Detroit city officials are hyping a downtown turnaround by touting the recent purchases of several downtown office buildings. Indeed, there is more than just perception of a dying retail and business market in the Central Business District. And this has happened despite a policy of doling out lavish property tax abatements and other corporate welfare incentives for business to locate in the city. So even as the city raves about new business entrants, it has trouble keeping the ones it has.
Quicken Loans Inc. founder and Chairman Dan Gilbert is seeking 15-year extension on a Renaissance Zone designation on the city-owned old Hudson’s site in downtown Detroit. It is potentially worth millions. Gilbert’s firms already have development rights and the zone designation at the site through 2017, which has stood vacant since 1998.
Businesses within Renaissance Zones don’t have to pay most city, county, state or business taxes. The record is clear that the long-range cost of such abatements is more than the benefits they were designed to provide. Officials need only examine their experience with other high profile projects to discover that abatements are an inefficient and costly process for business and job retention.
There have been too many to count over the years, but a classic example is the Riverfront West high-rise apartment complex located just west of the Joe Louis Arena on the Detroit River. When construction began in 1982, industrialist Max Fisher and developer A. Alfred Taubman received a $40 million mortgage with a below-market interest rate guaranteed by the federal government. It was also awarded some $50 million in tax-exempt construction bonds in addition to millions in Urban Development Action Grants (UDAG) and Urban Mass Transit Authority grants for two towers.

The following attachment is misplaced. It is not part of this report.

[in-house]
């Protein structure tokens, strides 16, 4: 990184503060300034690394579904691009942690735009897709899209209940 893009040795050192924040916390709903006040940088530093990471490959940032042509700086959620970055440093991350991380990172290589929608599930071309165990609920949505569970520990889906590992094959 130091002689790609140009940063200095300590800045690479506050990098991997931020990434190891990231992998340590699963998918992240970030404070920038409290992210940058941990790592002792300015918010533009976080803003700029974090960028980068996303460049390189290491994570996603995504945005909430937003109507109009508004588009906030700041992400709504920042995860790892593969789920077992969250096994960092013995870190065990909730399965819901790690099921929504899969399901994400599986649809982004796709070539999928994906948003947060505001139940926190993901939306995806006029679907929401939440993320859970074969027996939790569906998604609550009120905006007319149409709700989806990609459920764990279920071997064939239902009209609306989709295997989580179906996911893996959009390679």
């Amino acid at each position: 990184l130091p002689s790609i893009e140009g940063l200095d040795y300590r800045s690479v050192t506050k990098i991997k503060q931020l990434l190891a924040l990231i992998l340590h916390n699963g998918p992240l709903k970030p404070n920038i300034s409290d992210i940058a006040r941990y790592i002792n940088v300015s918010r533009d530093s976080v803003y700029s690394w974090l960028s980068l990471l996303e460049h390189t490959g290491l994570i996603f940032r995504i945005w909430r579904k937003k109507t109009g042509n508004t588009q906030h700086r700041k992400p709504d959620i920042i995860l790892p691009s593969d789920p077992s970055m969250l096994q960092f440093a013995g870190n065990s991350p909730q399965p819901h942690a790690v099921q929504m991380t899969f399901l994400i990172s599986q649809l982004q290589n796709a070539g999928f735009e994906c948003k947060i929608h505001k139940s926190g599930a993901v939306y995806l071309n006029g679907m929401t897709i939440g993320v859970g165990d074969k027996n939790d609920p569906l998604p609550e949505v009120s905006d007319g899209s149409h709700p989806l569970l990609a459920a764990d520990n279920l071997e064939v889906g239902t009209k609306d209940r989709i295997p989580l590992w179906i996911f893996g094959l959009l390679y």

The city chipped in a 100-percent tax break totaling more than $4 million, removing from the tax rolls $700,000 annually for a 12-year period. A third residential tower received $3.5 million toward its construction at the complex. Another $8 million (UDAG) came with the development package that was widely seen as an effort to revive the riverfront by featuring market-rate housing, attractive to a tax-paying middle class with disposable income.
As it turned out, the subsidies and massive corporate giveaways didn’t help the complex live up to its billing. And now that the subsidy has expired, the icon of the Detroit riverfront faces foreclosure.
At best, the city’s liberal corporate tax policy provides firms that receive them with another opportunity to legally avoid paying a full tax load. The revenue loss totals in the millions and is shared by already overburdened taxpayers. As money is drained from the private marketplace, those left to shoulder a larger share of the tax load may feel the city needlessly mortgages their future.
The head of Quicken Loans may be trying to show he a good corporate citizen. He is, after all, putting some of his own money at risk and shouldn’t be faulted for taking advantage of tax breaks and interest subsidies. But the tax breaks may also suggest that the sum of the tax incentives is worth temporarily enduring some of the city’s vast social problems.
The fact that most newcomers to the city feel the need to demand huge tax abatements as the price for locating in Detroit is evidence that the property tax rates are simply too high. The incentives are also sought as compensation for the “taxes” of high crime rates and low quality schools.
At worse, giving subsidies to a few favored commercial giants place competing businesses at a disadvantage and perilously tests the loyalty of the remaining retailers and employers. Abandonment is often the consequence. And not even extensive use of the tax abatement option has caused businesses and developers to rush back into Detroit in large numbers.
Expect the mayor, city council and Detroit Economic Growth Corporation (DEGC) to stay the course, even in the face of mounting evidence that doling out tax abatements amounts to putting the city’s economy on a life-support system. The practice may attract a few jobs in the short term, but history reveals it can’t restore the city’s long-term economic health.